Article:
Little bittern

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Little bittern
Little Bittern in Spain/Majorca
Scientific classification e
Kingdom: Animalia
Phylum: Chordata
Class: Aves
Order: Pelecaniformes
Family: Ardeidae
Genus: Ixobrychus
Species: I. minutus
Binomial name
Ixobrychus minutus
(Linnaeus, 1766)

Ardea minuta Linnaeus, 1766

The little bittern or common little bittern (Ixobrychus minutus) is a wading bird in the heron family, Ardeidae. Ixobrychus is from Ancient Greek ixias, a reed-like plant and brukhomai, to bellow, and minutus is Latin for "small".[2]

This bittern is native to the Old World, breeding in Africa, central and southern Europe, western and southern Asia, and Madagascar. Birds from temperate regions in Europe and western Asia are migratory, wintering in Africa and further south in Asia, while those nesting in the tropics are sedentary. It is rare north of its breeding range.[3]

In Britain there were intermittent reports of breeding in the nineteenth century, and again in 1946 and 1957, but none of these records were proven. The first proven British breeding record is from Yorkshire in 1984, and the second from Somerset in 2010.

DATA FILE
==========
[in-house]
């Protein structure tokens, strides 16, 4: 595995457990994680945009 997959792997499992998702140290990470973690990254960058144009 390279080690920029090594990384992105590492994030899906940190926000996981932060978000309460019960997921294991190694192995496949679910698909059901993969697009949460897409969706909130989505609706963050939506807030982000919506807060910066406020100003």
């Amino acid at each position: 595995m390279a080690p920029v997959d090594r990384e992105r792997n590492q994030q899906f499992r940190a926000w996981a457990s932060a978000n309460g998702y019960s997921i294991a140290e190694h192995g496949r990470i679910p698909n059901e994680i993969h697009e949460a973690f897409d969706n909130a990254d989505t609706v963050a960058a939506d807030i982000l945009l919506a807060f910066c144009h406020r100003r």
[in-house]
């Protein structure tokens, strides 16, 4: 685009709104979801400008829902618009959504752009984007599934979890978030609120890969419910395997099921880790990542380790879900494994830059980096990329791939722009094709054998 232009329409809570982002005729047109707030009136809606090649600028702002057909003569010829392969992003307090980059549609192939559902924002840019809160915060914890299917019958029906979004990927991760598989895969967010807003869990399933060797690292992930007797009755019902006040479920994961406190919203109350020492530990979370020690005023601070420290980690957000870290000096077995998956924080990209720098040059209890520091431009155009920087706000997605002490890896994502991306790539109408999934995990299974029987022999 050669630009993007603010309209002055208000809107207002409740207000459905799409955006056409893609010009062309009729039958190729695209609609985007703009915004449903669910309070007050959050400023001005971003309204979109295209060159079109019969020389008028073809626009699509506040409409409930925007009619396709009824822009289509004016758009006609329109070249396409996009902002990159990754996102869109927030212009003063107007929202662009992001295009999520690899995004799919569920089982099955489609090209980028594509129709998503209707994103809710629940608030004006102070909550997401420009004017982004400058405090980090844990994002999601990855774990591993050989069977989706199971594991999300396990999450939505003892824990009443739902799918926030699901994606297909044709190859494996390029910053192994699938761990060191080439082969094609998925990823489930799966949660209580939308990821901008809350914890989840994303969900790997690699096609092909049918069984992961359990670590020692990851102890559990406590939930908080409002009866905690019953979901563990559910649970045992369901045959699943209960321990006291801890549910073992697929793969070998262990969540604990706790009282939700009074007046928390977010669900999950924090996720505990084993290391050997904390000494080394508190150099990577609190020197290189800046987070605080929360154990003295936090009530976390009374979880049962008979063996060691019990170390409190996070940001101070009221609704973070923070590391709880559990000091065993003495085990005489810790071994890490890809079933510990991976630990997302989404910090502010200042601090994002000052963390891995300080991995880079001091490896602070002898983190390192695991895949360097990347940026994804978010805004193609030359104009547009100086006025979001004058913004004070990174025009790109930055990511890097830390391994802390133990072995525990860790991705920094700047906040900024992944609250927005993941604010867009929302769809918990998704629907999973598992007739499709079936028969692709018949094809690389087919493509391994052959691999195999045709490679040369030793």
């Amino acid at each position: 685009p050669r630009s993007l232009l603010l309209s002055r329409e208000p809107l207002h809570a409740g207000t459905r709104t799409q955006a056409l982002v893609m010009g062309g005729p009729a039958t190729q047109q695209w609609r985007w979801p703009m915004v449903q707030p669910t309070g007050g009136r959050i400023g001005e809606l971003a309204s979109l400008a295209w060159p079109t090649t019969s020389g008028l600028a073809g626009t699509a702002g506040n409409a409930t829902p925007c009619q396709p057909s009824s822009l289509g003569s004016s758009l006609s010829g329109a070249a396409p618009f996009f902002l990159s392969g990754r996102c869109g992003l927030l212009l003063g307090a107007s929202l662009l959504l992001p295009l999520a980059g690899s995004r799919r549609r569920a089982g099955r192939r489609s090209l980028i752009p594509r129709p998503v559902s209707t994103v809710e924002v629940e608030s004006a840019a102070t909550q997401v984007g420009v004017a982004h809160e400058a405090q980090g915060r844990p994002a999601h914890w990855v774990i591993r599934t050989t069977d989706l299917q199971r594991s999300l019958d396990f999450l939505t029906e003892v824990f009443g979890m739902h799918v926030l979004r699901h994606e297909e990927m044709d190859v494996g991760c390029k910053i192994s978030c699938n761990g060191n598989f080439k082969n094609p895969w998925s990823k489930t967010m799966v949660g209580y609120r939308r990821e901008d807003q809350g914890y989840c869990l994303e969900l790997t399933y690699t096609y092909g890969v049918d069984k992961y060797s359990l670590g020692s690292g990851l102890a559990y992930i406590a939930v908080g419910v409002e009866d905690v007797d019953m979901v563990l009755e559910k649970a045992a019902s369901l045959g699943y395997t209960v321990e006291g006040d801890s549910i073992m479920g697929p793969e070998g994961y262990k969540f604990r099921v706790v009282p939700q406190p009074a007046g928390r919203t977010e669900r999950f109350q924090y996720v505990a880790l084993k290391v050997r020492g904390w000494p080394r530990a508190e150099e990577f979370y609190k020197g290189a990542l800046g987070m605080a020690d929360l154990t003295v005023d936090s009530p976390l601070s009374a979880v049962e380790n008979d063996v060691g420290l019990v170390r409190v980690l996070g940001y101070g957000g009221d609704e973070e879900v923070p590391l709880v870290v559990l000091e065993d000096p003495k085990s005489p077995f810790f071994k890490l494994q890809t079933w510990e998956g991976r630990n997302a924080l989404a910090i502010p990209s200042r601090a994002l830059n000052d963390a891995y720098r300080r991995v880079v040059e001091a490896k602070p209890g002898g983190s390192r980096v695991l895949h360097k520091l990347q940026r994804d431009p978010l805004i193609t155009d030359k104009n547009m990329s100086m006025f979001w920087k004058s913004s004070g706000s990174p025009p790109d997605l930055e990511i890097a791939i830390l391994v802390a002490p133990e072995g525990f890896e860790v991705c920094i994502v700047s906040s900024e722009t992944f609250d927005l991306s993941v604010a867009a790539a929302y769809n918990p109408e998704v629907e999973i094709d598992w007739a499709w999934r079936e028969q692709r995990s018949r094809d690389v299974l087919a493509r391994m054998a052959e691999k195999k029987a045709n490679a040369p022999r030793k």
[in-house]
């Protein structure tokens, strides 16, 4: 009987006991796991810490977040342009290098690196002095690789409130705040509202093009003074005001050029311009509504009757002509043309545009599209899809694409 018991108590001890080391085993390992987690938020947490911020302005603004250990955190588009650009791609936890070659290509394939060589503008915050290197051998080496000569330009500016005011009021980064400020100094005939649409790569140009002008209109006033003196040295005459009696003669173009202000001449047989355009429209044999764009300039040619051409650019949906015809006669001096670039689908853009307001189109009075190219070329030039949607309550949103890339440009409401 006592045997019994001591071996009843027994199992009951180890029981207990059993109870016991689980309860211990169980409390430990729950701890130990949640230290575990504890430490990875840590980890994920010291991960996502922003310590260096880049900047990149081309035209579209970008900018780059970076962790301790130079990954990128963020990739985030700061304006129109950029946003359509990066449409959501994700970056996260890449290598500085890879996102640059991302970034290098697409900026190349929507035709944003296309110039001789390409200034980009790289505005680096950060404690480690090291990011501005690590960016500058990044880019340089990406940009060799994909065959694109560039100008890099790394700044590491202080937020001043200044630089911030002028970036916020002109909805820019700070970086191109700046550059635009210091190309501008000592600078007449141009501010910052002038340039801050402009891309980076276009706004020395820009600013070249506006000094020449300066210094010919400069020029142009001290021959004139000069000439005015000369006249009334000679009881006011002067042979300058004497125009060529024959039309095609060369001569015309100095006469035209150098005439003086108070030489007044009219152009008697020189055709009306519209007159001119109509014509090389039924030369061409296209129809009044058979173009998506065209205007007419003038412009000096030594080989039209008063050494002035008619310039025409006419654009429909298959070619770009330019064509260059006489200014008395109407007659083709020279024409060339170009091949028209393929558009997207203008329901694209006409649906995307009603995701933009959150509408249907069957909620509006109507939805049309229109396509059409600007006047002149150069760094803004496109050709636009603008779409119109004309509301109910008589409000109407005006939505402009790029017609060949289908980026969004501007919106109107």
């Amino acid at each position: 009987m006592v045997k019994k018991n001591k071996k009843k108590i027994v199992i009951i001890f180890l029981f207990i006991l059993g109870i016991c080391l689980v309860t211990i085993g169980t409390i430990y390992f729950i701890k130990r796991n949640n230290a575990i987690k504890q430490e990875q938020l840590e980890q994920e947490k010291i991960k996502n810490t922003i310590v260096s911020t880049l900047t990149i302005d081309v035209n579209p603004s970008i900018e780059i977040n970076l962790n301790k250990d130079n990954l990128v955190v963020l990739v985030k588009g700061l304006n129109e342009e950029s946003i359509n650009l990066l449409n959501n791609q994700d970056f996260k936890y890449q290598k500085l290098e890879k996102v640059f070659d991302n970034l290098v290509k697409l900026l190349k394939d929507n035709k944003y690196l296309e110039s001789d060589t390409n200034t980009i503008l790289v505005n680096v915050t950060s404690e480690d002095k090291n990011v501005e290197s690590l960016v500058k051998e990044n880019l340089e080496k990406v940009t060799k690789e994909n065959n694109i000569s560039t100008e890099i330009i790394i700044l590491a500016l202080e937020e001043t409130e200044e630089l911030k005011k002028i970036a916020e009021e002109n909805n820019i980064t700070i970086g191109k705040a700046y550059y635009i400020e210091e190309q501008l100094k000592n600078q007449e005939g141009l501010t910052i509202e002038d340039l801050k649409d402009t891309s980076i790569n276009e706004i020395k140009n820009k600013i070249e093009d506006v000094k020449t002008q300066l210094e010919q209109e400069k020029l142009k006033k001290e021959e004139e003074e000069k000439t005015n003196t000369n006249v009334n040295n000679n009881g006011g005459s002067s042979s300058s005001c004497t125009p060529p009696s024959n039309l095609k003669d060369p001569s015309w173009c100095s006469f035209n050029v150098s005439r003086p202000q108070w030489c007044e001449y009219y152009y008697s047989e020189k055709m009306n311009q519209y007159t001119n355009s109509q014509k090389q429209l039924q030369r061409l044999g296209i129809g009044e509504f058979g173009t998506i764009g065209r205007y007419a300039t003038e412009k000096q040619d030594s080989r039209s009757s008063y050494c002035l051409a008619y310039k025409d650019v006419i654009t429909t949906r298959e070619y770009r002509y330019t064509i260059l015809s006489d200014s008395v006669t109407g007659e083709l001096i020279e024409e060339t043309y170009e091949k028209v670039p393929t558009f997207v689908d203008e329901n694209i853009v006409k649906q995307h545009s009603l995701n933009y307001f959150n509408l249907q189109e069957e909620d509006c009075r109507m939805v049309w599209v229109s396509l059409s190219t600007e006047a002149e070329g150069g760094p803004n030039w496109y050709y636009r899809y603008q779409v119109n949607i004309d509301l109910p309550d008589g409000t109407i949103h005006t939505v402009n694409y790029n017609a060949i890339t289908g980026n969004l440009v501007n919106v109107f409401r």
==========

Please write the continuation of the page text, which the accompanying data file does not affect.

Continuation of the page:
Carl Linnaeus described the little bittern in 1766. The three subspecies are:

  • I. m. minutus(Linnaeus, 1766): nominate, found in Europe, Asia, northern Africa; winters in sub-Saharan Africa and southern Asia
  • I. m. payesii(Hartlaub, 1858): found in sub-Saharan Africa, resident
  • I. m. podiceps(Bonaparte, 1855): found in Madagascar, resident

The Australian little bittern (I. dubius) and the extinct New Zealand little bittern (I. novaezelandiae) were formerly considered subspecies of the little bittern.[4]


Egg, Collection Museum Wiesbaden

It is a very small bittern; measuring 25–36 cm (9.8–14.2 in) in length, 40–58 cm (16–23 in) across the wings and weighing 59–150 g (2.1–5.3 oz). It is among the smallest heron species. It has a short neck, longish bill and buff underparts. The male's back and crown are black, and the wings are black with a large white patch on each wing. The female has a browner back and a buff-brown wing patch.


The little bittern is one of the species to which the Agreement on the Conservation of African-Eurasian Migratory Waterbirds applies.


The little bittern's breeding habitat is reed beds. It nests on platforms of reeds in shrubs, and four to eight eggs are laid. It can be difficult to see, given its skulking lifestyle and reed bed habitat.

These bitterns feed on fish, insects and amphibians.


  1. ^ BirdLife International (2014). "Ixobrychus minutus". IUCN Red List of Threatened Species. Version 2014.3. International Union for Conservation of Nature. Retrieved 2 January 2015. 
  2. ^ Jobling, James A (2010). The Helm Dictionary of Scientific Bird Names. London: Christopher Helm. pp. 208, 256. ISBN 978-1-4081-2501-4. 
  3. ^ Rasmussen, Pamela C.; Anderton, John C. (2005). Birds of South Asia. The Ripley Guide. ISBN 84-87334-67-9. 
  4. ^ Christidis, Les; Boles, Walter E. (2008). Systematics and Taxonomy of Australian Birds. CSIRO Publishing. ISBN 978-0-643-06511-6. 

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